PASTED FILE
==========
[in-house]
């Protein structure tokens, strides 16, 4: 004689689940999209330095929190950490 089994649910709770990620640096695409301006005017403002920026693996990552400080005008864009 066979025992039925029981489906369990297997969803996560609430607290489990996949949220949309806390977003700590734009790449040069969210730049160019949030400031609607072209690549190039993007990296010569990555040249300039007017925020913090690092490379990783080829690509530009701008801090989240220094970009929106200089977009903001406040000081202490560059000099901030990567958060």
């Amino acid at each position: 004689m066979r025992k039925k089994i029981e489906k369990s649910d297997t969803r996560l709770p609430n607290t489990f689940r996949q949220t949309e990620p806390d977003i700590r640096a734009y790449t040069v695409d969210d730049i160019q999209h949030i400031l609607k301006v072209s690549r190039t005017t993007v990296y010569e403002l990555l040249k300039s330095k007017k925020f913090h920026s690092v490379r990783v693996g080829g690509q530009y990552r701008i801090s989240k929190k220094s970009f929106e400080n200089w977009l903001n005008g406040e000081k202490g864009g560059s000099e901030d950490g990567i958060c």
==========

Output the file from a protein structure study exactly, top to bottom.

[in-house]
């Protein structure tokens, strides 16, 4: 004689689940999209330095929190950490 089994649910709770990620640096695409301006005017403002920026693996990552400080005008864009 066979025992039925029981489906369990297997969803996560609430607290489990996949949220949309806390977003700590734009790449040069969210730049160019949030400031609607072209690549190039993007990296010569990555040249300039007017925020913090690092490379990783080829690509530009701008801090989240220094970009929106200089977009903001406040000081202490560059000099901030990567958060």
């Amino acid at each position: 004689m066979r025992k039925k089994i029981e489906k369990s649910d297997t969803r996560l709770p609430n607290t489990f689940r996949q949220t949309e990620p806390d977003i700590r640096a734009y790449t040069v695409d969210d730049i160019q999209h949030i400031l609607k301006v072209s690549r190039t005017t993007v990296y010569e403002l990555l040249k300039s330095k007017k925020f913090h920026s690092v490379r990783v693996g080829g690509q530009y990552r701008i801090s989240k929190k220094s970009f929106e400080n200089w977009l903001n005008g406040e000081k202490g864009g560059s000099e901030d950490g990567i958060c």